The five learning points I will take from this immersion are as follows:
1. We are all truly one body, one people seeking answers to our human condition, and there is no definite wrong answer except that which results in harmful action against others. Galatians 3:28 (NRSV) states that “there is no longer Jew or Greek, there is no longer slave or free, there is no longer male and female; for all of you are one in Christ Jesus.”
2. God favors heterogeneity and desires for us to demonstrate love in the midst of differences. If God wanted the world to be homogeneous in color, ethnicity, religion, personality, and will then God would have made everyone homogeneous, but that is not the case.
3. In Luke 10:29-37, Jesus teaches us to demonstrate mercy towards one another despite our differences. During our first Kibbutz visit, I wrote down this quote, “we believe in sharing and feeding our children regardless of race.” I also recall the definition they gave of a good neighbor, and I paraphrase, as “a good neighbor is one who respects diversity, without competition but respect does require that you get your hands dirty.”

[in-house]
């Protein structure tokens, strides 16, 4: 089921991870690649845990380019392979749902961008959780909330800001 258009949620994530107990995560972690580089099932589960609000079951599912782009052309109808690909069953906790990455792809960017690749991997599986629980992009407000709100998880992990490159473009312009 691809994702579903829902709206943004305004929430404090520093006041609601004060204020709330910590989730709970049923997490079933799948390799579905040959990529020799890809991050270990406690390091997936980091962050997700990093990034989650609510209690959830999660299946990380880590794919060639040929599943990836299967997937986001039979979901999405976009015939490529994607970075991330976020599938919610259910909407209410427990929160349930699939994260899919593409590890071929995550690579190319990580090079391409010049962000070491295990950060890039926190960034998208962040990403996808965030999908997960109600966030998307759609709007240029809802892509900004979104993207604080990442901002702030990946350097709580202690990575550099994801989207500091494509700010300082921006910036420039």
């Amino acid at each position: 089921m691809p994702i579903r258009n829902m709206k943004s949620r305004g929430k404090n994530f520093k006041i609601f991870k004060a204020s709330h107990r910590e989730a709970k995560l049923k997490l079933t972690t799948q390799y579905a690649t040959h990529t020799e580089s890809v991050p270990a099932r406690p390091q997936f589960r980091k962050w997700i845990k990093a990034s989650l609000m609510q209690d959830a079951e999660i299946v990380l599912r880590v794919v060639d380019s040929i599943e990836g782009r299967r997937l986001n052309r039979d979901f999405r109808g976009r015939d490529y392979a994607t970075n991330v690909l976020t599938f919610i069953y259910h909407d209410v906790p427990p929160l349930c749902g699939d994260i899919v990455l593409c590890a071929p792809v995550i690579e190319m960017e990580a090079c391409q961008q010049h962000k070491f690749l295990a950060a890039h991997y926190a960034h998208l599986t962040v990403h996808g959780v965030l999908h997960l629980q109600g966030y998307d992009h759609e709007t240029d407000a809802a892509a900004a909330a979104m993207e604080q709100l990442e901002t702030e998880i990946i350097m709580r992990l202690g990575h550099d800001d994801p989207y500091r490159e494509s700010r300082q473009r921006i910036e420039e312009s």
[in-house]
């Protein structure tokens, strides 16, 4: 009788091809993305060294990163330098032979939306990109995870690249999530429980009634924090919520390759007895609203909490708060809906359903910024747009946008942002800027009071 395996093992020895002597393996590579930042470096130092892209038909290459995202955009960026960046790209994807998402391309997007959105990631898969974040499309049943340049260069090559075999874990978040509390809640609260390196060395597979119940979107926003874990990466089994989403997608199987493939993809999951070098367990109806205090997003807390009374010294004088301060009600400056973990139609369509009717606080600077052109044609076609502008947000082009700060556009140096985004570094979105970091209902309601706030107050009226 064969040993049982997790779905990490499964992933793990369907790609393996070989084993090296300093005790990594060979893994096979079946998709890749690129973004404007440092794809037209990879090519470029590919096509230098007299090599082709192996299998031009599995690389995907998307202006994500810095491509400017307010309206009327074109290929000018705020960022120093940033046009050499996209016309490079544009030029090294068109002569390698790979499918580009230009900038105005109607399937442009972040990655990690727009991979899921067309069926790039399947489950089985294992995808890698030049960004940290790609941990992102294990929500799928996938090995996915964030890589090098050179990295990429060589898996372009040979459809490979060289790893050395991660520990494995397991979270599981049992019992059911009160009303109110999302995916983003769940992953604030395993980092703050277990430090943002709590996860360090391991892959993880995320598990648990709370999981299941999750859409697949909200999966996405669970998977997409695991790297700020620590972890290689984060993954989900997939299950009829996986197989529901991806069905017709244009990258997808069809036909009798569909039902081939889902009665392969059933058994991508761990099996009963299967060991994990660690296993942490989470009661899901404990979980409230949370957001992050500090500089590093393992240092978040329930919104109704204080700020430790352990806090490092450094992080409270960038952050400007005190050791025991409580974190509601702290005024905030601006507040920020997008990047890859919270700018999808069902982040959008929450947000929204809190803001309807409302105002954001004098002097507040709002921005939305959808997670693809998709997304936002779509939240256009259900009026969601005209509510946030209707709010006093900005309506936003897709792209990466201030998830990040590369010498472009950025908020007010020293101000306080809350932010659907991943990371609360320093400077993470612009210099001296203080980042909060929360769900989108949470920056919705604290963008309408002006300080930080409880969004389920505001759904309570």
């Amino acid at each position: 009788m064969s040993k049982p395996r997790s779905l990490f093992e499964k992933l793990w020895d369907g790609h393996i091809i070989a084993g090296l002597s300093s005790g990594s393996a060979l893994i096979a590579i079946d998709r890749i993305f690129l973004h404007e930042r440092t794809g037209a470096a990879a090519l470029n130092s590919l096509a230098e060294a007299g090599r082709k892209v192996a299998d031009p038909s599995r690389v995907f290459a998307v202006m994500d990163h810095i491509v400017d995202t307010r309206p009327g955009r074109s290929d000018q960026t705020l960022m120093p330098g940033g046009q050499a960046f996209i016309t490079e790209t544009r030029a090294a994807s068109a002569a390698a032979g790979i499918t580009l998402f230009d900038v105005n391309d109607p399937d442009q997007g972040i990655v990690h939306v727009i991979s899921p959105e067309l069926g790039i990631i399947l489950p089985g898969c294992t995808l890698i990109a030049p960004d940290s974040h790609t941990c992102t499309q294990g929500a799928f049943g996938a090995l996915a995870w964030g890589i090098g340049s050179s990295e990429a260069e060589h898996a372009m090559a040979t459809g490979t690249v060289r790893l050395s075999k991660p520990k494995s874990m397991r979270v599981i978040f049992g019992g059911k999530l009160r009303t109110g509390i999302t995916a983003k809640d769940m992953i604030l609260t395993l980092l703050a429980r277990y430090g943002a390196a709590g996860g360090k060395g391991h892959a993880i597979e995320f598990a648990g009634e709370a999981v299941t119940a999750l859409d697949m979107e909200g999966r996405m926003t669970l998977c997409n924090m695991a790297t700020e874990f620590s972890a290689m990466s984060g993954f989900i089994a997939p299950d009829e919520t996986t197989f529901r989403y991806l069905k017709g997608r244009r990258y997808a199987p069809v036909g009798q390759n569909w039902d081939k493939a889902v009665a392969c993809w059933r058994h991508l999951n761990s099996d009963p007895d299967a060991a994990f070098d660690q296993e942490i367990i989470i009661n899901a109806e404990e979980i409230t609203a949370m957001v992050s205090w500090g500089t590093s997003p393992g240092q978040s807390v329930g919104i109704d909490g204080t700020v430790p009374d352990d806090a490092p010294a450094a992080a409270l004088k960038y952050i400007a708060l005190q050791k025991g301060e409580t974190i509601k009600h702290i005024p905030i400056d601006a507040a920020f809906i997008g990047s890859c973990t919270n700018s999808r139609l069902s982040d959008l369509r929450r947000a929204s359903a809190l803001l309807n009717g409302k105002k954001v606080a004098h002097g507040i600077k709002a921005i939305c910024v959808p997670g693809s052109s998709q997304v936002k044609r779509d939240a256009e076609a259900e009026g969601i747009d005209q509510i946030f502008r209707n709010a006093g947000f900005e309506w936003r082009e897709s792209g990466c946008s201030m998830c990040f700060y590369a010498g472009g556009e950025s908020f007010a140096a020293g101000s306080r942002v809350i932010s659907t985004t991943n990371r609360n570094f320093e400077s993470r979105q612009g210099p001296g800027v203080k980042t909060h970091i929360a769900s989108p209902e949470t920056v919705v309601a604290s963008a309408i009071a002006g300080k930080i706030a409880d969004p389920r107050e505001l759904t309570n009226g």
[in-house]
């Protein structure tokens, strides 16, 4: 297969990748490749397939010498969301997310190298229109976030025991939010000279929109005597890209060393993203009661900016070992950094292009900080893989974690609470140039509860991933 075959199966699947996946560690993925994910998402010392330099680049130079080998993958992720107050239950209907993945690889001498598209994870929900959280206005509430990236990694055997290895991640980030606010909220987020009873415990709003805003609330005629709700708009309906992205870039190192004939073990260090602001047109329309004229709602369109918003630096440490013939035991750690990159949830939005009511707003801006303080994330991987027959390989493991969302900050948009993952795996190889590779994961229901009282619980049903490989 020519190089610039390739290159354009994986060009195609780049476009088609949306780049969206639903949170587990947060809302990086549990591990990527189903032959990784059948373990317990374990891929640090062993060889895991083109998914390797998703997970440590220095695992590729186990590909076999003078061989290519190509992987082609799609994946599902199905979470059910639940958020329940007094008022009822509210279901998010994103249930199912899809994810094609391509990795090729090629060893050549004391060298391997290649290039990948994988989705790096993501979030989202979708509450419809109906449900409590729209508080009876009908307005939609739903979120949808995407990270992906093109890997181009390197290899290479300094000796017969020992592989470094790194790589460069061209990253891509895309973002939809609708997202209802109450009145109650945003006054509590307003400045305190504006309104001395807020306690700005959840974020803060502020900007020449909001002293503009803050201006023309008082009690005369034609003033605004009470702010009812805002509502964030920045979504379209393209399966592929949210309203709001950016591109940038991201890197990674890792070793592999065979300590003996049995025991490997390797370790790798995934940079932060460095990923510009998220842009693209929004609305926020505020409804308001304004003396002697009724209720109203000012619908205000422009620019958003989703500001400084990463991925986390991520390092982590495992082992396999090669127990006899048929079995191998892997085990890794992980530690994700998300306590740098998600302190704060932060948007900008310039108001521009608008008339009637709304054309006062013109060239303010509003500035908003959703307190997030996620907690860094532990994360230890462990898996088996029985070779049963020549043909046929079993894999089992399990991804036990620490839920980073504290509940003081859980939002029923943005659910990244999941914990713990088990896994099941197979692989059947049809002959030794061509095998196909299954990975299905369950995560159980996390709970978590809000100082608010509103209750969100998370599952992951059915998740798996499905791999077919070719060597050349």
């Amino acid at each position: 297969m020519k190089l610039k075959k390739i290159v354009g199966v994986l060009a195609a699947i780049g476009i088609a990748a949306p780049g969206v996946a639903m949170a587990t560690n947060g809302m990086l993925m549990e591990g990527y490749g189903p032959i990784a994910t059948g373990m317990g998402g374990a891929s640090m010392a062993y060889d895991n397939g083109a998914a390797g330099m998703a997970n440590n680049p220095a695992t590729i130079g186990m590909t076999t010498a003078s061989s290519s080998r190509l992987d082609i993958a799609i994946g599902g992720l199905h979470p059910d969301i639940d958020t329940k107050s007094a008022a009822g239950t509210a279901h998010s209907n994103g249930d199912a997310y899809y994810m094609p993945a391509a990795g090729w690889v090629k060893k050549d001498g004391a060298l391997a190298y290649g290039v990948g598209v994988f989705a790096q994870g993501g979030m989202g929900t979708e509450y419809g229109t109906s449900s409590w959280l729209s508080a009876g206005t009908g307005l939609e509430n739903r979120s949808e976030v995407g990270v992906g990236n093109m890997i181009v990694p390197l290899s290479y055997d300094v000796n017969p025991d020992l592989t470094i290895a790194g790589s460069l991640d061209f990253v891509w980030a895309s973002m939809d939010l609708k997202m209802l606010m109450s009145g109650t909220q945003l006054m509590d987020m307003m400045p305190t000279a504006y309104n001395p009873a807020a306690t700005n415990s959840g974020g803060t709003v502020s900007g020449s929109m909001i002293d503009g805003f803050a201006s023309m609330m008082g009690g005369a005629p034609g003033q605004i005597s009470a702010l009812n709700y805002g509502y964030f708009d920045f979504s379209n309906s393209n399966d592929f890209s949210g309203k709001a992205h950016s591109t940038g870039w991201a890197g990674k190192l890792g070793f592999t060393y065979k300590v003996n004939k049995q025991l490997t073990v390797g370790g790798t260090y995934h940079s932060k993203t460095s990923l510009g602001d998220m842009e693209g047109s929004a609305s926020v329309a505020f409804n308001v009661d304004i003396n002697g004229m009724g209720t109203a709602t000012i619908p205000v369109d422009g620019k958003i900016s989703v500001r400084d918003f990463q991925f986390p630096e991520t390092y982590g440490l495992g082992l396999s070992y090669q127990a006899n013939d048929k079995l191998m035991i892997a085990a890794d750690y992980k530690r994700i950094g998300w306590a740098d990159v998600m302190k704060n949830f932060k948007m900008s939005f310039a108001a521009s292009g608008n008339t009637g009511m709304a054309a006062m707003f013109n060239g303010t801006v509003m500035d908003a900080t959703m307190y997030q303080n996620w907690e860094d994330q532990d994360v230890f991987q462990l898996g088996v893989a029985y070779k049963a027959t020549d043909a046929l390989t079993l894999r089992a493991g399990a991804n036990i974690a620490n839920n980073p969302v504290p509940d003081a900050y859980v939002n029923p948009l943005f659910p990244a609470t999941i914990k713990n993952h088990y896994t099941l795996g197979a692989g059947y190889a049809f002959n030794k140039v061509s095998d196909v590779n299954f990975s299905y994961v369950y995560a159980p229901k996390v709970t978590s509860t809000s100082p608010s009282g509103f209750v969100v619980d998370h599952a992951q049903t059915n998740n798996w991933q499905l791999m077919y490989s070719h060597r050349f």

4. Love should be one’s religion. As Mark Braverman states, the Israeli-Palestinian conflict is not a religious struggle, rather a social justice and human rights struggle.
5. Holiness is the process of getting dirty not clean.
Questions to consider from my Turkey, Israel and West Bank immersion
1) What is holiness?
2) Is holiness wherever you are?
3) How do you compromise with someone who finds you terrifying?
4) How has your freedom been occupied by an agenda that is not your own?
5) Consider the stability of your life. Do you believe that one only finds peace from the bottom up?
6) How have we gated and walled our communal sacred spaces?
7) Does religion act in the name of God or security and preservation?
 Greenberg, Joel. “Segregated sidewalk and harassment of schoolgirls in town fuel national debate.” Washington Post. 12/28/2011.
 “Steadfast Hope.” The Palestinian Quest for Just Peace. @ IPMN. 2nd Edition. April 2011. Pg 24.
 “Christians in the Holy Land.” 4/22/2012. 60 Minutes.
 Dershowitz, Alan. “The Case for Israel.” John Wiley & Sons, Inc. @2003. Pg 68.
 Tolan, Sandy. “The Lemon Tree: An Arab, A Jew and the Heart of the Middle East.” Bloomsbury. @2006.
 Braverman, Mark. “Fatal Embrace: Christians, Jews and the Search for Peace in the Holy Land.” Synergy Books. @2010. Pg. 292.